In her presentation, TATIANA KASPERSKI (Paris) focused on the different Chernobyl narratives in Belarusian discourse and public memory. Immediately after the disaster the dominant public interpretation was closely connected to the official cover-up and downplaying by Soviet authorities, Kasperski’s research ascertained. Soviet authorities began to enforce an optimistic narrative already in May 1986, Kasperski continued, when the state media framed the disaster as an external enemy against which the “Soviet family” had to stand united and mobilise, and underlined the message with military rhetoric and imagery. However, despite the authorities’ attempt to draw on the integrative power of the Great Patriotic War, Kasperski’s research of archival material suggests that in fact the majority of people living in affected areas were well aware of the tremendous health risks and dangers of a nuclear accident. After 1991, when Belarus became independent, the official narrative still went back to the Second World War. However, the focus shifted towards a more abstract frame of Belarusian national fate, resilience and renaissance. Also, Kasperski argued that the discourse gradually “individualised and depoliticised” the accident, since it predefined its ramifications and focused them on the victim’s modes of adaptation and coping with psychological problems, hence suggesting that the real problem was not so much long-term radioactive contamination, but rather the lack of people’s ability or even desire to adapt to their environment. In Kasperski’s opinion, this dominant public interpretation ultimately prohibits a real conversation about nuclear energy policy and its real cost.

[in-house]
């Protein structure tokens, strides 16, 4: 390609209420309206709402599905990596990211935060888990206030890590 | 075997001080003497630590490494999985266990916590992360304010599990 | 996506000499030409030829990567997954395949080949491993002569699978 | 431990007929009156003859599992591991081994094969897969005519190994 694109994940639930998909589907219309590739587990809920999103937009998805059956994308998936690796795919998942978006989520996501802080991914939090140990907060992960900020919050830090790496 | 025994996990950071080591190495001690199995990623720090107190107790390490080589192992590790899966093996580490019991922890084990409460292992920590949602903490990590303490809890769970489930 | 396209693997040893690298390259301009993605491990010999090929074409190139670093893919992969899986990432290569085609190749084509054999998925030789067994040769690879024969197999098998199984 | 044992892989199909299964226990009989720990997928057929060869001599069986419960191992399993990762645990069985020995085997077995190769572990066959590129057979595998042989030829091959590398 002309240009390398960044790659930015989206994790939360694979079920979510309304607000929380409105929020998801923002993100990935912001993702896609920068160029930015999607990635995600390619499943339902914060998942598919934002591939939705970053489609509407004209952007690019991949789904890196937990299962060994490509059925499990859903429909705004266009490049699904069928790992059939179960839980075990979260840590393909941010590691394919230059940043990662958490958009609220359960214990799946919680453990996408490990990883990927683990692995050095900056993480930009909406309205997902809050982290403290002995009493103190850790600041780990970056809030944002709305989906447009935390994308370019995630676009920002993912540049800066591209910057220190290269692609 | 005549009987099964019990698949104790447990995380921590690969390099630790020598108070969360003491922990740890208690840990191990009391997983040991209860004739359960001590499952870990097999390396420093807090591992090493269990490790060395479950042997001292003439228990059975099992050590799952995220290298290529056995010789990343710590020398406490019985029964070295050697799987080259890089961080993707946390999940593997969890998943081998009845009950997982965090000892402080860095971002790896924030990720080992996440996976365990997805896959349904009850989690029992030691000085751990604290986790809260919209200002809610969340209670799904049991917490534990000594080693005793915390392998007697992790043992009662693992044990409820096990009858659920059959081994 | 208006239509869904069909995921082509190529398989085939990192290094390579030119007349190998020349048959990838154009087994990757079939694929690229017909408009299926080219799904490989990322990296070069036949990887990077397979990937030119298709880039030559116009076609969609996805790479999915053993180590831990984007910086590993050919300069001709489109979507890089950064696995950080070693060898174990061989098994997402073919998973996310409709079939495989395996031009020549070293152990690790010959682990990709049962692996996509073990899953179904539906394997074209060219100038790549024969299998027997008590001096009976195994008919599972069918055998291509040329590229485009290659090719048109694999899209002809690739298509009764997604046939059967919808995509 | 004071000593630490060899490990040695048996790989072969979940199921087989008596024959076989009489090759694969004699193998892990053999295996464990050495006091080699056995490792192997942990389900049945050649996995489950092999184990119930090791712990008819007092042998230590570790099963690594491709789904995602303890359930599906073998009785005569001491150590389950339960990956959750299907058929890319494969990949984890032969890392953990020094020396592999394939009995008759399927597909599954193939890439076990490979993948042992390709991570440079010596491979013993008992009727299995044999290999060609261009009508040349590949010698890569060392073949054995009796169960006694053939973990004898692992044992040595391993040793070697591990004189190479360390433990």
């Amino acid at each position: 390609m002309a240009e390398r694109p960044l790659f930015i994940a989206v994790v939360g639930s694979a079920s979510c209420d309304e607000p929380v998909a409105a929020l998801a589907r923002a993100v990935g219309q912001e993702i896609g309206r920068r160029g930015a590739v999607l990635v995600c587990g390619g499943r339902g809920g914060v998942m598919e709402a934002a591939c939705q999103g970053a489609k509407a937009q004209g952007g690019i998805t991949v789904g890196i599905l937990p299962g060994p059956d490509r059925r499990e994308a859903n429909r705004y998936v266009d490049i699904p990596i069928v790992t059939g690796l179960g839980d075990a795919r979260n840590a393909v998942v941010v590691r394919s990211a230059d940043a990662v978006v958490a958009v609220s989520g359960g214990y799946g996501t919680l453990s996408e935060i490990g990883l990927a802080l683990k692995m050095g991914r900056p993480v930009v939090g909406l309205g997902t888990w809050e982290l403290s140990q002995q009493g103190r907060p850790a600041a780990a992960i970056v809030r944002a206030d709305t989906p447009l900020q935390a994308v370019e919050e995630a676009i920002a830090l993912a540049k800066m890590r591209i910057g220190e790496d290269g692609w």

AYŞECAN TERZIOĞLU (Istanbul) presented her study of the Chernobyl effect in Turkey. Terzioğlu demonstrated how in the course of the 1990s the effects of Chernobyl became a topical subject of public dialogue and revealed gaps among social, political, and medical discourse threads. Terzioğlu showed that after tests of Turkey’s main export product tea revealed a one hundred times higher radioactive contamination compared to the norm, and a stark increase in cancer rates after 1986, the Chernobyl effect literally became an omnipresent “matter of life and death” in society. However, as she continued, the gap between social and political actors widened, since Turkish authorities downplayed the ramifications to prevent feared trading losses. Terzioğlu showed, how the Turkish government tried to invoke a British conspiracy against Turkey designed to harm Great Britain’s major competitor in the market for tea, consequently labelling criticism as unpatriotic and even un-masculine (metonymic with being weak). In addition, Terzioğlu found that the medical community struggled to attribute increased cancer rates to the nuclear fallout of Chernobyl, and tended to refer to multiple possible causes, especially obesity, chemical fertilisers and rapid urbanisation; so a real communication between social, political and medical actors was rendered almost impossible. Terzioğlu saw the turning point of the debate during the 2000s when the demands of NGOs and other non-governmental actors concerning the revaluation of Chernobyl gained momentum. To illustrate this she used the examples of rock singer Kazim Koyuncu and debates concerning current plans of new nuclear power plants in Turkey, which all in all, for her, show how the catastrophe and the fear of its consequences are still relevant in public debates today.